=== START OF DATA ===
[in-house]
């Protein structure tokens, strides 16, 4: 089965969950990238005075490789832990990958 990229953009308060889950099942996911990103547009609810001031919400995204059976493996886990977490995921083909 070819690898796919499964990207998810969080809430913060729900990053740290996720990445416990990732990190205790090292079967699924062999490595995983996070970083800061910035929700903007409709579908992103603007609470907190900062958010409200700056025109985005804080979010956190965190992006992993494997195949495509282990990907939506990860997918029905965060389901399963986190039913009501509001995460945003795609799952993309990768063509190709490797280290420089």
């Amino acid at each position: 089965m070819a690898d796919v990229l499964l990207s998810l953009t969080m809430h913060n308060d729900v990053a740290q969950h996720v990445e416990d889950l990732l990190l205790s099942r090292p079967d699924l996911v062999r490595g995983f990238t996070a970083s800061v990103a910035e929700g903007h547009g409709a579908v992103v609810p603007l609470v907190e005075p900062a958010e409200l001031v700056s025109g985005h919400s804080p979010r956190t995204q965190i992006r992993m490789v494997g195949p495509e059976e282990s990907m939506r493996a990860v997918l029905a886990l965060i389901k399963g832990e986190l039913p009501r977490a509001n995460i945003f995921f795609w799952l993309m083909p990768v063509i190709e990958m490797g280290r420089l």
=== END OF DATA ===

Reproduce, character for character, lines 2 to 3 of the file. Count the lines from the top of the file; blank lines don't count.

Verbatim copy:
């Protein structure tokens, strides 16, 4: 089965969950990238005075490789832990990958 990229953009308060889950099942996911990103547009609810001031919400995204059976493996886990977490995921083909 070819690898796919499964990207998810969080809430913060729900990053740290996720990445416990990732990190205790090292079967699924062999490595995983996070970083800061910035929700903007409709579908992103603007609470907190900062958010409200700056025109985005804080979010956190965190992006992993494997195949495509282990990907939506990860997918029905965060389901399963986190039913009501509001995460945003795609799952993309990768063509190709490797280290420089």
């Amino acid at each position: 089965m070819a690898d796919v990229l499964l990207s998810l953009t969080m809430h913060n308060d729900v990053a740290q969950h996720v990445e416990d889950l990732l990190l205790s099942r090292p079967d699924l996911v062999r490595g995983f990238t996070a970083s800061v990103a910035e929700g903007h547009g409709a579908v992103v609810p603007l609470v907190e005075p900062a958010e409200l001031v700056s025109g985005h919400s804080p979010r956190t995204q965190i992006r992993m490789v494997g195949p495509e059976e282990s990907m939506r493996a990860v997918l029905a886990l965060i389901k399963g832990e986190l039913p009501r977490a509001n995460i945003f995921f795609w799952l993309m083909p990768v063509i190709e990958m490797g280290r420089l």